Abstract: Rupture of the extensor pollicis longus (EPL) tendon has been reported in the setting of distal radius fracture, chronic inflammatory arthritis, following steroid injection, and with excessive or repetitive activities. Truly, spontaneous EPL rupture, without an identifiable predisposing factor, has rarely been reported. We present a retrospective case series of eight patients with spontaneous EPL rupture who were treated in our institution. The majority of the cases were female (75 %, n = 6), and the nondominant (75 %, n = 6) hand was most commonly involved. No identifiable predisposing factor could be identified in four patients. While four patients reported a history of a fall, radiographs failed to demonstrate skeletal abnormality in all four cases. No additional pathology could be identified at the time of surgery. Patients were treated using tendon transfer (n = 7) or interpositional graft (n = 1). There has been no case of clinical recurrence in the mean of 74.8 months (range 23-140 months) follow-up period. The EPL tendon is at risk for spontaneous rupture even in the absence of identifiable predisposing risk factor. Rather than pure mechanical irritation, vascular and metabolic factors may also play a substantial role in the etiology of this uncommon diagnosis.

Title: Sexual Function Is Impaired After Common Orthopaedic Nonpelvic Trauma.

Citation: Journal of orthopaedic trauma, Dec 2015, vol. 29, no. 12, p. e487.

Author(s): Shulman, Brandon S, Taormina, David P, Patsalos-Fox, Bianka, Davidovitch, Roy I, Karia, Raj J, Egol, Kenneth A

Abstract: The purpose of this study was to investigate the prevalence and longitudinal improvement of patient reported sexual dysfunction after 5 common nonpelvic orthopaedic traumatic conditions. Retrospective analysis of prospectively collected data. Academic Medical Center. The functional status of 1324 patients with acute proximal humerus fractures (n = 104), acute distal radius fractures (n = 396), acute tibial plateau fractures (n = 118), acute ankle fractures (n = 434), and chronic long bone fracture nonunions (n = 272) was prospectively assessed at baseline, 3, 6, and 12 months of posttreatment. Patient reported sexual dysfunction, acquired from validated functional outcomes surveys, was compared with overall patient reported functional outcome for each follow-up visit. Men and women were analyzed separately. Sexual dysfunction at the 3-month follow-up was reported in 31% of proximal humerus fracture patients, 32% of distal radius fracture patients, 47% of tibial plateau patients, 11% of ankle fracture patients, and 42% of long bone nonunions. By 1-year follow-up, greater than 80% of patients with all fracture types reported mild or no sexual dysfunction. Women reported a significantly higher degree of sexual dysfunction than men at 6 months (P = 0.003) and 12 months of follow-up (P = 0.031). After treatment of acute and chronic orthopaedic trauma conditions, a considerable number of patients experience sexual dysfunction, with women reporting more dysfunction than men. The results of this study should allow orthopaedic trauma surgeons to counsel patients regarding expectations of sexual function after traumatic orthopaedic conditions. Prognostic Level IV. See Instructions for Authors for a complete description of levels of evidence.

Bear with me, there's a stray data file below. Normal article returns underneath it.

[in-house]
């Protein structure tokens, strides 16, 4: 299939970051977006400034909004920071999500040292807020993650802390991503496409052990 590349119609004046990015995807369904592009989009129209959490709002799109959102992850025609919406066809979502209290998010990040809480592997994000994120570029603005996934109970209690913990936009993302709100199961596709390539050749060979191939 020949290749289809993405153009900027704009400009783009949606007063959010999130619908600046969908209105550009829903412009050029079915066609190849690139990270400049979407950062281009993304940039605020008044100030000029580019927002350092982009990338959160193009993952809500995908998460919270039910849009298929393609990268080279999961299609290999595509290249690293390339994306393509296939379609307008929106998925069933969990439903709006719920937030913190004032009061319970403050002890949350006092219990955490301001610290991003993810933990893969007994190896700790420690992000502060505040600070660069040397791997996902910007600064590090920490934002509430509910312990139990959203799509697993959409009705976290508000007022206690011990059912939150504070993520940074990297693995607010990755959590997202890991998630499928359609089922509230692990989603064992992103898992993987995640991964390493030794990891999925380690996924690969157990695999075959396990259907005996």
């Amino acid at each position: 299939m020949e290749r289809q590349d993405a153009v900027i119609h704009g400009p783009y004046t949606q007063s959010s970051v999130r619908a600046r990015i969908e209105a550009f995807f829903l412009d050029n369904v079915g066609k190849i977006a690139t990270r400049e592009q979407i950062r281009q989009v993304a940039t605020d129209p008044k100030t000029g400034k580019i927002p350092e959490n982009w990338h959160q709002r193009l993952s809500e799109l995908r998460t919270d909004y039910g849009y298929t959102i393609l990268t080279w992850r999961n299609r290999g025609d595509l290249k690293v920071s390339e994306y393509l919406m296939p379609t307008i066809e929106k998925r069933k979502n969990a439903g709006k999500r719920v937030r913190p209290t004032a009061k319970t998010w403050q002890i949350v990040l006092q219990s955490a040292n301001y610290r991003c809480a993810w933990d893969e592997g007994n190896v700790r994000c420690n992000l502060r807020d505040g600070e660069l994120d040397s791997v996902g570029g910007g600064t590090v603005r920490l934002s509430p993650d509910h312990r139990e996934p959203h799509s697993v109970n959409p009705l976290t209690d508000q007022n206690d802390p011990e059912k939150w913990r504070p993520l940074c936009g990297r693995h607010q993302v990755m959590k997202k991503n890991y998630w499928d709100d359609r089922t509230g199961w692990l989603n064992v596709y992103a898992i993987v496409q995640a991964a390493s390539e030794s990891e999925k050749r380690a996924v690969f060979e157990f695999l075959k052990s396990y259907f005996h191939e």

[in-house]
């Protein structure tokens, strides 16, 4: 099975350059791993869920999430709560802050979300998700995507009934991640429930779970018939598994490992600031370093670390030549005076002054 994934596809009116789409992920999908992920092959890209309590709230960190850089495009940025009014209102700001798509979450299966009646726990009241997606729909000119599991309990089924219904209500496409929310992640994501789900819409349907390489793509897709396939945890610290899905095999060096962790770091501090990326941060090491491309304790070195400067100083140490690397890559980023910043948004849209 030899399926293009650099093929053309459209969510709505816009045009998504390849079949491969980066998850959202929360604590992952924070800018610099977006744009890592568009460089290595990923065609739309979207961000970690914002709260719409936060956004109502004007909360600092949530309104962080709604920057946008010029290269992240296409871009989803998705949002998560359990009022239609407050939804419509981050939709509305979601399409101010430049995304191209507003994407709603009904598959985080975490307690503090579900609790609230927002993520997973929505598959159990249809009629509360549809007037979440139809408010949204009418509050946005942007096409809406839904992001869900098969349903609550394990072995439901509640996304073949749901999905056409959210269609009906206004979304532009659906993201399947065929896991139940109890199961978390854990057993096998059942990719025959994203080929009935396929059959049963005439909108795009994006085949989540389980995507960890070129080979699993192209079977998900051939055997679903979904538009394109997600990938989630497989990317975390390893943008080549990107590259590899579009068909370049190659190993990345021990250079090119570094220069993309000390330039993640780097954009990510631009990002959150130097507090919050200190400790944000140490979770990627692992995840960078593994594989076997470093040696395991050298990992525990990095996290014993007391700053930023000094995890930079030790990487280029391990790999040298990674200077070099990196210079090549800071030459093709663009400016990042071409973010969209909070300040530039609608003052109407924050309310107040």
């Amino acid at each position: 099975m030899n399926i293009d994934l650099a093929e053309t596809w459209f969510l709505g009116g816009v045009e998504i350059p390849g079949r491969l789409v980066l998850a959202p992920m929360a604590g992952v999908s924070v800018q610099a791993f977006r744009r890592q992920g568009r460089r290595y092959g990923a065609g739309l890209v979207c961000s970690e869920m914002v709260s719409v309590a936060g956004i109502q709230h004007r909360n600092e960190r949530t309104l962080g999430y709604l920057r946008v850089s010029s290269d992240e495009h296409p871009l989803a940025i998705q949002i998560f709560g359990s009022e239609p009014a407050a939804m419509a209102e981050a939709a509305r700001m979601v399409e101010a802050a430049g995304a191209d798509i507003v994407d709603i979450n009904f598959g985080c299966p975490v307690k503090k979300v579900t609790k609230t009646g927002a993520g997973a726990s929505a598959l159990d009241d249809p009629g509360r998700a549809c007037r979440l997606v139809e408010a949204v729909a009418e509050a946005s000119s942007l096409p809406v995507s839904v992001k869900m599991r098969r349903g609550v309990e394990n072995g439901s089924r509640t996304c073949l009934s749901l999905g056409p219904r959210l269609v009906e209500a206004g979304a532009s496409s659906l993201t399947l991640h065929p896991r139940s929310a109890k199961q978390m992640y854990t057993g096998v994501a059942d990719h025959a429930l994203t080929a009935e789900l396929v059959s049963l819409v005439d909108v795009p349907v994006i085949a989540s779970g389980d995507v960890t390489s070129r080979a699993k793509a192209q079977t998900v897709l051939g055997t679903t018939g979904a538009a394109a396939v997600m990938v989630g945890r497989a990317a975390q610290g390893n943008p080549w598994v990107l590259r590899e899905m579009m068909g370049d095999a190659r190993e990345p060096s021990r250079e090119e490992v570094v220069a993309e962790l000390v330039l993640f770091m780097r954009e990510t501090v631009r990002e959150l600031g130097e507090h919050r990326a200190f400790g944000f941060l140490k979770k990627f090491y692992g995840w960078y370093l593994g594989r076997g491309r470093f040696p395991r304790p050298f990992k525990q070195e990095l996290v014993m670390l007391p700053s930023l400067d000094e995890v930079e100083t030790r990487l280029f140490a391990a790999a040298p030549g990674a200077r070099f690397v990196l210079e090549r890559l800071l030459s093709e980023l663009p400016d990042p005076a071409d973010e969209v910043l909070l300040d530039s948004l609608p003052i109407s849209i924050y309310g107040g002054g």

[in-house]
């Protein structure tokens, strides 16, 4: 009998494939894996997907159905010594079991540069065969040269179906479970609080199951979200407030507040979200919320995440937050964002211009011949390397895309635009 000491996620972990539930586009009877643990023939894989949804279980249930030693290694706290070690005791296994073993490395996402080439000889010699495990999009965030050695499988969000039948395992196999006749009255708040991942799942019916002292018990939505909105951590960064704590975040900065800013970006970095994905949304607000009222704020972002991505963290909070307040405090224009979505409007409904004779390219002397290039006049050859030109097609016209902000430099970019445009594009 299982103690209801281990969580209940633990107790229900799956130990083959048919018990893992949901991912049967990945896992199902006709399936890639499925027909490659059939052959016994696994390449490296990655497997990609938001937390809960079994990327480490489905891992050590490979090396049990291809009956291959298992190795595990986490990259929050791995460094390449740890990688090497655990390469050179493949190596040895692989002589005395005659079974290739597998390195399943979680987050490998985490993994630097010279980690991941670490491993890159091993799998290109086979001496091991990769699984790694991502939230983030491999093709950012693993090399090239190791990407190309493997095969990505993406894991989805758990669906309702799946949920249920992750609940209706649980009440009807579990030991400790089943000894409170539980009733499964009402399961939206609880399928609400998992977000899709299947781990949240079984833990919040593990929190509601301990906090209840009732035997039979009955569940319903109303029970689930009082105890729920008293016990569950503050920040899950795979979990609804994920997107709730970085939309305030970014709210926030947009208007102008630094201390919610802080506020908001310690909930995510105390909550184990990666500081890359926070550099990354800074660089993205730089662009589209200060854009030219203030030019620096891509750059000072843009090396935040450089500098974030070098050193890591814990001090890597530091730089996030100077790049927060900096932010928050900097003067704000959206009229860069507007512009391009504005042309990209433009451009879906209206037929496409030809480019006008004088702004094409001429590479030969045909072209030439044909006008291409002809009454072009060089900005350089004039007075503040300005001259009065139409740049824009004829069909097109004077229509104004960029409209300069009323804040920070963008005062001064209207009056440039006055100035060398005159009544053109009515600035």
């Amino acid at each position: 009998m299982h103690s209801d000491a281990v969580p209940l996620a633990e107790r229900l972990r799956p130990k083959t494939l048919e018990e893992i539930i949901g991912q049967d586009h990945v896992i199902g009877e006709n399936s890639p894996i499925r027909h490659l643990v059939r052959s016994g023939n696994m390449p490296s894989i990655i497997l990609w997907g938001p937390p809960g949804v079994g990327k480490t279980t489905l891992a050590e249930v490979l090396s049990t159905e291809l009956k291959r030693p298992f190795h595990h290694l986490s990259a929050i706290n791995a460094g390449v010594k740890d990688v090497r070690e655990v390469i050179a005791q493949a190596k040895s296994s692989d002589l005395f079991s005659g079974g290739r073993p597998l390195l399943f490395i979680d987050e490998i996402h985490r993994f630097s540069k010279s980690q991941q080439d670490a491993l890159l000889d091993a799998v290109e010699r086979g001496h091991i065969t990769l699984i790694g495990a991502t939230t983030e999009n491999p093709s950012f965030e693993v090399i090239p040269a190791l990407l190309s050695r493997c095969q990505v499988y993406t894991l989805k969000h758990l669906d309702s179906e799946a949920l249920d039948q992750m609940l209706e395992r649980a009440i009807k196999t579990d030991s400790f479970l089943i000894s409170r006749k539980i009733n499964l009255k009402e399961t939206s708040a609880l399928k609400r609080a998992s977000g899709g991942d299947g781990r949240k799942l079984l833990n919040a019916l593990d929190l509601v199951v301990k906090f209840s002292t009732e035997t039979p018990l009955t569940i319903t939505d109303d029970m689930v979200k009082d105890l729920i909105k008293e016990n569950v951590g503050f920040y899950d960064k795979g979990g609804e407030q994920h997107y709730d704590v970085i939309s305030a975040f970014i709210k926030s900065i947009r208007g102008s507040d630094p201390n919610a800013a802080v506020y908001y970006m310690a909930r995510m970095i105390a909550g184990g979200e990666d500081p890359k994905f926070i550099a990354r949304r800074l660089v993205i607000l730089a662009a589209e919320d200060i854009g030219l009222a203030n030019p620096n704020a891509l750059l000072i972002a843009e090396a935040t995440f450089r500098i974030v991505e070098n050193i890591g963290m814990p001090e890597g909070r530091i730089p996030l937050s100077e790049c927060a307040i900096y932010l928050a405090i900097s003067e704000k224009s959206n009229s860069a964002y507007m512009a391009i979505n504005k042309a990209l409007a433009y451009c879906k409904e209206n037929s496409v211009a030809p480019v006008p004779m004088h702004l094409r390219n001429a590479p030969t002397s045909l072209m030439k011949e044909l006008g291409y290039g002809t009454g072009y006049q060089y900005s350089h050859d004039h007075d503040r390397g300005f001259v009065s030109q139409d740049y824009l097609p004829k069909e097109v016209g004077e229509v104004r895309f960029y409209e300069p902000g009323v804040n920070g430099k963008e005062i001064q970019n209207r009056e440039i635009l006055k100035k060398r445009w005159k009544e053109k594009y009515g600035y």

Title: Altered trabecular bone morphology in adolescent and young adult athletes with menstrual dysfunction.

Citation: Bone, Dec 2015, vol. 81, p. 24-30 (December 2015)

Author(s): Mitchell, Deborah M, Tuck, Padrig, Ackerman, Kathryn E, Cano Sokoloff, Natalia, Woolley, Ryan, Slattery, Meghan, Lee, Hang, Bouxsein, Mary L, Misra, Madhusmita

Abstract: Young amenorrheic athletes (AA) have lower bone mineral density (BMD) and an increased prevalence of fracture compared with eumenorrheic athletes (EA) and non- athletes. Trabecular morphology is a determinant of skeletal strength and may contribute to fracture risk. To determine the variation in trabecular morphology among AA, EA, and non- athletes and to determine the association of trabecular morphology with fracture among AA. A cross-sectional study performed at an academic clinical research center. 161 girls and young women aged 14-26years (97 AA, 32 EA, and 32 non-athletes). We measured volumetric BMD (vBMD) and skeletal microarchitecture using high-resolution peripheral quantitative computed tomography. We evaluated trabecular morphology (plate-like vs. rod-like), orientation, and connectivity by individual trabecula segmentation. At the non- weight-bearing distal radius, the groups did not differ for trabecular vBMD. However, plate- like trabecular bone volume fraction (pBV/TV) was lower in AA vs. EA (p=0.03), as were plate number (p=0.03) and connectivity (p=0.03). At the weight-bearing distal tibia, trabecular vBMD was higher in athletes vs. non-athletes (p=0.05 for AA and p=0.009 for EA vs. non- athletes, respectively). pBV/TV was higher in athletes vs. non-athletes (p=0.04 AA and p=0.005 EA vs. non-athletes), as were axially-aligned trabeculae, plate number, and connectivity. Among AA, those with a history of recurrent stress fracture had lower pBV/TV, axially-aligned trabeculae, plate number, plate thickness, and connectivity at the distal radius. Trabecular morphology and alignment differ among AA, EA, and non-athletes. These differences may be associated with increased fracture risk. Copyright © 2015. Published by Elsevier Inc.